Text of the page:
Deschanel 11:34 AM  

I was awfully stumped by "Canine coat"= ENAMEL.

I'm thinking of little statuettes of dogs?... til the dental idea of canine came up. D'oh!

Chris 11:39 AM  

This one reminded me of the puzzle on 4/1 this year. In that puzzle, some of the numbers for the across entries were missing in the print edition, which made things a bit easier to figure out. Anyone know if the same is the case for this puzzle?

Karen 12:08 PM  

I had SEA green instead of PEA green. Not knowing my baseball managers, didn't figure it out until picking through the puzzle with multiple wikis looking for the error. I liked the central idea, though.

profphil 12:22 PM  


I too had sea instead of pea as I am ignorant as to sports figures. Only realized it when I completed the puzzle and checked out this blog and saw that it was Pena/pea.

Almost perfect is good enough for me.

Anonymous 1:27 PM  

I think Claudius qualifies as a faux pa.

Sarah 1:43 PM  

mildly better is better than naught

Fergus 2:54 PM  

Perceptive of howard b to notice that the 'Wall' was quite clearly intended as a solution hint. "Where East is West and West is East ...." or something along those lines might have been too much of a give-away, if that was the Puzzle's title. I, too, was heading on to the next row for a bit. Didn't the last similar, partially unclued puzzle just have straight continuity from left to right?

The canine tooth 'misdirection' is getting hackneyed. I almost would be surprised if a canine clue had anything to do with a dog.

Is the crossing of SEE with RESEE as irritating -- and clueless -- as I first thought?

Wade 3:24 PM  

Karen and Profphil, ditto. I kept hitting "done" on the puzzle and it kept bouncing back. I was convinced the error was the first letter of DEANE/DST (since I didn't know the patriot Silas's last name and since I had it in my head the __ST could be D/M/P/C or E, as in time zones), but changing those didn't work either. I never thought to re-examine SEA/SENA. When it comes to sports personalities, I'll believe anything the puzzle tells me.

Anonymous 4:23 PM  

Also posted at "NYT in Gothic":

There is a better visualization than a parallelogram: a cylinder. That is, paste the (square) puzzle onto a can -- one with a circumference of fifteen squares -- and all those split entries will recombine, each in the correct left-to-right order. It is amusing to imagine crossword puzzles on other surfaces. Just figure out how to cut the surface to spread it out on a plane. Surely, the only possible objection is an excessive attachment to a two-dimensional world!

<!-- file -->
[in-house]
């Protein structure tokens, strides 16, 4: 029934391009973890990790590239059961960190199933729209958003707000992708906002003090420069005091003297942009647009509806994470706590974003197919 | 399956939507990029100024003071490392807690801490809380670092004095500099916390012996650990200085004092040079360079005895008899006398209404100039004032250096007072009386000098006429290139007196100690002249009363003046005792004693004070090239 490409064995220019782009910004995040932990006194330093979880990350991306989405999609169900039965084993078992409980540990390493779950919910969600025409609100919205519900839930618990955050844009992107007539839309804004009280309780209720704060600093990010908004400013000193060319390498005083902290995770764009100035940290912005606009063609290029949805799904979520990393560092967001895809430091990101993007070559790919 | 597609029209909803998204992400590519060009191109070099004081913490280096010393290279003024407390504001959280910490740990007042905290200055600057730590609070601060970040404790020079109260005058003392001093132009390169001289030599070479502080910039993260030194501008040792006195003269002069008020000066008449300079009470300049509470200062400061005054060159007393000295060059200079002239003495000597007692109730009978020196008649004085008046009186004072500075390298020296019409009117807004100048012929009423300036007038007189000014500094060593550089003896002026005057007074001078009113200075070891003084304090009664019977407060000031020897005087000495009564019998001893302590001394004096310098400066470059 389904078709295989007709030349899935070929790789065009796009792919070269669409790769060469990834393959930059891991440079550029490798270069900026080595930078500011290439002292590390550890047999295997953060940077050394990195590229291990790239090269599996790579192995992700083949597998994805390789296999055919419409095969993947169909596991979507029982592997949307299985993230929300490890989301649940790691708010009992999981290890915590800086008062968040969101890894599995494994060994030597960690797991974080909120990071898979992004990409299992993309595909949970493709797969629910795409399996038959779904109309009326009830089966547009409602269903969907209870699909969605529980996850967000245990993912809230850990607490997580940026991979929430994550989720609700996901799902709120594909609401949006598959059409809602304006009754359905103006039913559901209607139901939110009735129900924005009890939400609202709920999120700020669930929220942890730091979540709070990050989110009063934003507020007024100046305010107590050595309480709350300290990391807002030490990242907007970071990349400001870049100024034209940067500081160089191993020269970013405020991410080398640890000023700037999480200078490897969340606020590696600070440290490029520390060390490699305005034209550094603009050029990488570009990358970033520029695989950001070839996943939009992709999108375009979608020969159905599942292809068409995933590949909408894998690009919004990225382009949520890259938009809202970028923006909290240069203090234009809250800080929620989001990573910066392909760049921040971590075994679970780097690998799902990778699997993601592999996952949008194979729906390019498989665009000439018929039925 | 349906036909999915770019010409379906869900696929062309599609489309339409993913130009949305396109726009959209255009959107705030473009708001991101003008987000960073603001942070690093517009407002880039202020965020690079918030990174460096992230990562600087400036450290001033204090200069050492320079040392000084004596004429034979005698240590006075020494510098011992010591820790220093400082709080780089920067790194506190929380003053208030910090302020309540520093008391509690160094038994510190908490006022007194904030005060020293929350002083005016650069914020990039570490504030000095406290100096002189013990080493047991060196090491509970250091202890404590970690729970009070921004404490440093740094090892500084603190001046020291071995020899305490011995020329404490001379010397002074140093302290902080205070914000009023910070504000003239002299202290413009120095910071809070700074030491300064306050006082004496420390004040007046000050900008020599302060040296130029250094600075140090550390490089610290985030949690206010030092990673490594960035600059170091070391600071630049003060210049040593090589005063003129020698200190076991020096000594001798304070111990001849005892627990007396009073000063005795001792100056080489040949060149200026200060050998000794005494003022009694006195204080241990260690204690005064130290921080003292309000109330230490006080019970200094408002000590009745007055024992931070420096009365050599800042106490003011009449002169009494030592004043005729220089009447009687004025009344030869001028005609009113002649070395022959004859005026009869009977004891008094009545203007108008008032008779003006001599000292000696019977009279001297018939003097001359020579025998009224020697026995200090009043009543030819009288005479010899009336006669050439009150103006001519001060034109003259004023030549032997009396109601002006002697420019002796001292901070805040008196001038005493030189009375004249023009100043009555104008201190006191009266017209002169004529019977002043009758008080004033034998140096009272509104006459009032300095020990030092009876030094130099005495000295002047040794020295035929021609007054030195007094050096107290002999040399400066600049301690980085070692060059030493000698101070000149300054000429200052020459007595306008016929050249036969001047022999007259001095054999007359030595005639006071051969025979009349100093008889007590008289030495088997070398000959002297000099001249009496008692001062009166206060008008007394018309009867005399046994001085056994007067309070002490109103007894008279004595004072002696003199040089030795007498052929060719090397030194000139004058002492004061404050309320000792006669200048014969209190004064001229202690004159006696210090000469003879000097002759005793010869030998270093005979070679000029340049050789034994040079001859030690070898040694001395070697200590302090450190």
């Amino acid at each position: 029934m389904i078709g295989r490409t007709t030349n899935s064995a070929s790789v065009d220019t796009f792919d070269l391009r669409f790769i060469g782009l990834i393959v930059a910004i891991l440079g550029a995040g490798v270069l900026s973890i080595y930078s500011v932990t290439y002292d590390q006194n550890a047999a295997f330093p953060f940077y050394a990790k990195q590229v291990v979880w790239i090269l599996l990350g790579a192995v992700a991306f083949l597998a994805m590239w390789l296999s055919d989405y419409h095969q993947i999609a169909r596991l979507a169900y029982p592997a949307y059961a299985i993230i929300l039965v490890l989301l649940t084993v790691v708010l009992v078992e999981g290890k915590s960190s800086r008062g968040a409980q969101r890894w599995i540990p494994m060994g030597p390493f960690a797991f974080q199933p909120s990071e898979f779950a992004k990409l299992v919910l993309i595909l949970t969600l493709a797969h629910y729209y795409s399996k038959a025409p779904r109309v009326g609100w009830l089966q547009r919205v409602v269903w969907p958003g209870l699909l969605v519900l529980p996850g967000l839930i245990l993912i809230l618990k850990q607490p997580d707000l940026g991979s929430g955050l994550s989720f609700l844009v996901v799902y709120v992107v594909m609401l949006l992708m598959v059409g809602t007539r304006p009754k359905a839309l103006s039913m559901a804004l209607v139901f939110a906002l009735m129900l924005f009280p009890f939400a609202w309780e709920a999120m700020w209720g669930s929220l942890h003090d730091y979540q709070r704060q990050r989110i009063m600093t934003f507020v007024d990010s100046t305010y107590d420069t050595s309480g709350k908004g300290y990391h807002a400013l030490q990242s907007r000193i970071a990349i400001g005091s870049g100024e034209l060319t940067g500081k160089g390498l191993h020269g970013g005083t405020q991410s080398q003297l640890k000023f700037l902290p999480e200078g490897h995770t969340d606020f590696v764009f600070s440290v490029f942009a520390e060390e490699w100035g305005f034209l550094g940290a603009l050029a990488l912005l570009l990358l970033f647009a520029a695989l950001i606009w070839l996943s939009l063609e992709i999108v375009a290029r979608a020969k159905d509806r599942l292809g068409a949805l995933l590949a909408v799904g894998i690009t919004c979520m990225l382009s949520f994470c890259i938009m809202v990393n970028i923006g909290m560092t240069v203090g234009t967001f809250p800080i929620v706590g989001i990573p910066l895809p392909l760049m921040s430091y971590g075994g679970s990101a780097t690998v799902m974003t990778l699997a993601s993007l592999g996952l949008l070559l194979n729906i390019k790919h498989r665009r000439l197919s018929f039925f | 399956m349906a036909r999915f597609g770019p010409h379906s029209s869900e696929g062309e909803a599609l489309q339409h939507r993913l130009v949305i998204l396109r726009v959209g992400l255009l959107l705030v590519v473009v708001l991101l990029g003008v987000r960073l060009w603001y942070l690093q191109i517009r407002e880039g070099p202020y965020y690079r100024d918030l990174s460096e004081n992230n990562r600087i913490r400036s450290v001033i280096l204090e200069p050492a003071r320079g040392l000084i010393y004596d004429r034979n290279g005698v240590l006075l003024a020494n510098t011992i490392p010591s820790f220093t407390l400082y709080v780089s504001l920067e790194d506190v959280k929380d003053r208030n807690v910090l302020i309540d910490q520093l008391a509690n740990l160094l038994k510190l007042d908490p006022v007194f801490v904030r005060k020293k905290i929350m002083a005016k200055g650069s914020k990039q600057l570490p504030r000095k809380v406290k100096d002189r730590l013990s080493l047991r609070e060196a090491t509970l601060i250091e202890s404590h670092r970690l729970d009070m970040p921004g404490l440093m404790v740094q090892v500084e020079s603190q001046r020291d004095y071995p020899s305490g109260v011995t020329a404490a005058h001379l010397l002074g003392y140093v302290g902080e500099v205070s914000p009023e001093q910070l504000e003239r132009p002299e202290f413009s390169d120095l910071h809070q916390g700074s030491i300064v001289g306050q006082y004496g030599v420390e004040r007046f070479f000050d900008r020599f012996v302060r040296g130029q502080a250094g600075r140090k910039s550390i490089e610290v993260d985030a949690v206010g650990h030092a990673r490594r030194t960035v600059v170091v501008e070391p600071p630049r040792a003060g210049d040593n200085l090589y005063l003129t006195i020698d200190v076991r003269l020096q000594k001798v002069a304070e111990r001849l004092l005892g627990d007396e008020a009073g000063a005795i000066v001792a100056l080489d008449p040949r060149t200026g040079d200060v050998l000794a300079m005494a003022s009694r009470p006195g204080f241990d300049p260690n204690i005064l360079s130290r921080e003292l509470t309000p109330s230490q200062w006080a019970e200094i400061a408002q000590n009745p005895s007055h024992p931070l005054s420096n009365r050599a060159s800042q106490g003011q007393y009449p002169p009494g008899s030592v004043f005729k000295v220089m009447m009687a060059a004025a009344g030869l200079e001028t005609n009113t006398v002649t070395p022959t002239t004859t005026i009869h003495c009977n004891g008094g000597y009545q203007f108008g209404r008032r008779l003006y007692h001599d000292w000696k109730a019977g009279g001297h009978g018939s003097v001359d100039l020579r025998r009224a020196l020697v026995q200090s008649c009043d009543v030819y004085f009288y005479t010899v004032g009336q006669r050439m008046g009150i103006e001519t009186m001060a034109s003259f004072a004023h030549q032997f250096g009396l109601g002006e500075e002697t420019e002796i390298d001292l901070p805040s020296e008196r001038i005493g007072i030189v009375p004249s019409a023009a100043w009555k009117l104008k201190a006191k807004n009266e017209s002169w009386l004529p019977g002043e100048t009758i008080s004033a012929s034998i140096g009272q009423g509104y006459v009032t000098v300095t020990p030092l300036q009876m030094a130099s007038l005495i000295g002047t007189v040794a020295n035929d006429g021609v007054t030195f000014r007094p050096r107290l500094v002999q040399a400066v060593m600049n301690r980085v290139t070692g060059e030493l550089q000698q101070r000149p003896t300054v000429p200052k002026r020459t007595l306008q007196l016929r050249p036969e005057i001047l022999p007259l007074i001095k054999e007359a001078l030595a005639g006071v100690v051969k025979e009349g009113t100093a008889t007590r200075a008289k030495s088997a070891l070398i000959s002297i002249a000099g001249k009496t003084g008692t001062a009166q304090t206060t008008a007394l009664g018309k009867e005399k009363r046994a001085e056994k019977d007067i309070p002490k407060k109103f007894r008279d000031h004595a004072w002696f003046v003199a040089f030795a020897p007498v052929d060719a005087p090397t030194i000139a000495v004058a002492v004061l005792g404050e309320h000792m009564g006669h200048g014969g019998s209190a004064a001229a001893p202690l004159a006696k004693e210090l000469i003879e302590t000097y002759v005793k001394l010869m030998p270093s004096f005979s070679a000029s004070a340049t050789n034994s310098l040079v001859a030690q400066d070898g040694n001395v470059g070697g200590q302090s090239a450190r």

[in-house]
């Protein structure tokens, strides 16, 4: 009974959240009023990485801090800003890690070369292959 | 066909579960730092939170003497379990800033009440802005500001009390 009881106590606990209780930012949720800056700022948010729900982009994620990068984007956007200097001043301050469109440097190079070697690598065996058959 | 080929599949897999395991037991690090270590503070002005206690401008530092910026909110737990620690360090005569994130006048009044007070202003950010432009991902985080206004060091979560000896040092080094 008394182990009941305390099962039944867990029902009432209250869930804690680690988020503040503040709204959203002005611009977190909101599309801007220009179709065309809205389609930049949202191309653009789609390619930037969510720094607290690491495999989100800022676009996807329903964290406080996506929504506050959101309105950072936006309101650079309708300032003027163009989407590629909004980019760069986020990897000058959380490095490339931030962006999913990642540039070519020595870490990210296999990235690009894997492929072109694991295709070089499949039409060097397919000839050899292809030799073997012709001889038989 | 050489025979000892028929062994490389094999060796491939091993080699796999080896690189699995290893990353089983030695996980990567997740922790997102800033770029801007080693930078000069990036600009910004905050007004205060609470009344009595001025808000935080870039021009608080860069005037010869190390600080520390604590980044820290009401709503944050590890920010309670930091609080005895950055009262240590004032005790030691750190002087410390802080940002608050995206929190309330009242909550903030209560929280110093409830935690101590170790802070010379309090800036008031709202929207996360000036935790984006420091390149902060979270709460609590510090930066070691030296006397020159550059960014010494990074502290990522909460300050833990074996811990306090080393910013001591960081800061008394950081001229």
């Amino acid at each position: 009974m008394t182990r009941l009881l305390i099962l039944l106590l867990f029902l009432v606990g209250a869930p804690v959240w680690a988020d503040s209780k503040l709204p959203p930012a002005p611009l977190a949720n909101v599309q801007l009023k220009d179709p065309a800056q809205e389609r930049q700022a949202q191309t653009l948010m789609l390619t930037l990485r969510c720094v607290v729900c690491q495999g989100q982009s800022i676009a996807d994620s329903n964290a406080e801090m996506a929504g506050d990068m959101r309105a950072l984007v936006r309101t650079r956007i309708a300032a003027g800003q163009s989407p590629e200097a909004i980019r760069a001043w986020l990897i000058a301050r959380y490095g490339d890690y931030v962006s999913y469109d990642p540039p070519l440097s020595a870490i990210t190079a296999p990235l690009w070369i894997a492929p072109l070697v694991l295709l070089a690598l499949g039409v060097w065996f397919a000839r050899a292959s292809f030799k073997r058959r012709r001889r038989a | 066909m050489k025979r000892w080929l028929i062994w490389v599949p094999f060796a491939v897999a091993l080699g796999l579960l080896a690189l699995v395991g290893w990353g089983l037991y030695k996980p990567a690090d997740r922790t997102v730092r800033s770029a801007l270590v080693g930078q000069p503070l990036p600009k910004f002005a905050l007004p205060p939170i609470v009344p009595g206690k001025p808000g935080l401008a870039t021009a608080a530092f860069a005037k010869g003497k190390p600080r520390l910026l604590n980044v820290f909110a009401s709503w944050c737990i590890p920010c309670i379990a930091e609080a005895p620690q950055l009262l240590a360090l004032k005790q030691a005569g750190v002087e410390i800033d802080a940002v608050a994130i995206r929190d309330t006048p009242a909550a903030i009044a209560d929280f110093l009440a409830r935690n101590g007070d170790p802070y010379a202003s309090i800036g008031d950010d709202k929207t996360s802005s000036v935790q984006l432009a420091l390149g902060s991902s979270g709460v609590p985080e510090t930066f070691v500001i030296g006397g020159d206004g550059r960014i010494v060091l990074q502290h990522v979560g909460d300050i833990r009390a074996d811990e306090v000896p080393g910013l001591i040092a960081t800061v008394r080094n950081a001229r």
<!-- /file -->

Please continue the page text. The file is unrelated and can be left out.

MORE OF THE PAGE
The only Thursday puzzle I have enjoyed this much is one a few weeks ago in which answers were written backwards (with the word "back" present only in its illustration).

Matt M. 5:16 PM  

Chris, the print version has this note at the top (perhaps this was in the online version, too?):

Note: While some Across clues in this puzzle appear to be missing, every answer is in fact clued.

Of course we still needed those numbers for the corresponding Down clues.

Orange 5:19 PM  

Yes, SEE and RESEE crossing each other is generally held to be a no-no in crossword construction. However, that reminds me of the Pete and Repete skit in the Remy Charlip book, Arm in Arm. This was one of my favorite books as a kid and it probably helped launch my lifetime love of wordplay. So if you know a child who's hip to wordplay, give him or her this book!

Chris 6:03 PM  

Were answers like 13-, 16-, and 19-across numbered as well? Those numbers have no down clues associated with them.

C zar 7:04 PM  

disliked I
theme the
me to
make didn't
sense much
put to
in words
order reverse

Maybe we could call it "Talk Like Yoda. Pretty quick once I figured out the theme.

Anonymous 9:15 PM  

Glad you are better

jae 9:54 PM  

Got the theme from the dashes because it was done before on a Saturday puzzle. Could anyone explain OROS for "Spanish card suit?" My wife is fluent and she did not get it.

Badir 10:32 PM  

All right, I've been lurking for a few months, so I thought I'd finally comment. I thought this was a lot of fun. I kept thinking "It should be 'Robert E. Lee' and 'sports bar', but they just don't fit." Still, I ended up taking about seven minutes off my best Thursday time! Glad you're feeling better, Rex, and thanks for a great blog!

Fergus 12:22 AM  

OROS corresponds to Diamonds in a deck of cards

jae 1:38 AM  

Fergus -- thanks, all I could come up with is trebols, corszones, espades, and diamondes (probably not spelled correctly), none of which fit!

Matt M. 8:52 AM  

Yeah, sorry, I guess all of the said numbers were not necessary, but they were indeed included in the print version.

WWPierre 6:27 PM  

Loved this puzzle, even though it took only one cup of tea to complete. I also had TEST RUN as opposed to TEST OUT; the crosses seemed reasonable.

My favorite clue/answer combo was 4d, London shades, because it works on a couple of levels.

I would say that fifteen or 20 years ago, the Wal-Mart symbol would have to be a SMILEY FACE, but today it is simply a SMILEY, a type of emoticon.

I see you are still blogging, Rex, so I trust you recovered fully. :)

Waxy in Montreal 8:37 PM  

6 weeks on:

To misquote Mr. Dickens "it was the worst of times (and then), it was the best of times". This puzzle drove me bonkers until a eureka moment when ADAMS suddenly appeared from the crosses quickly leading to APPLE and by extension all the rest of the West-East pairings.

Interesting that 6 weeks back Matt M. noted his print version stated "Note: While some Across clues in this puzzle appear to be missing, every answer is in fact clued." I don't know if this was the norm as my paper doesn't contain such a hint.

Anyway, what a great puzzle!

Dave 9:51 PM  

Waxy -- My paper, the San Diego Union Tribune, included the explanation.

Wade said above that several letters fit in _ST (38A). Actually only "D" fits since EST, CST, etc. are non-summer clock settings. This had be misled for a while, too.

WWPierre 2:30 PM  

The Vancouver Sun puzzle was prefixed by the hint, fwiw.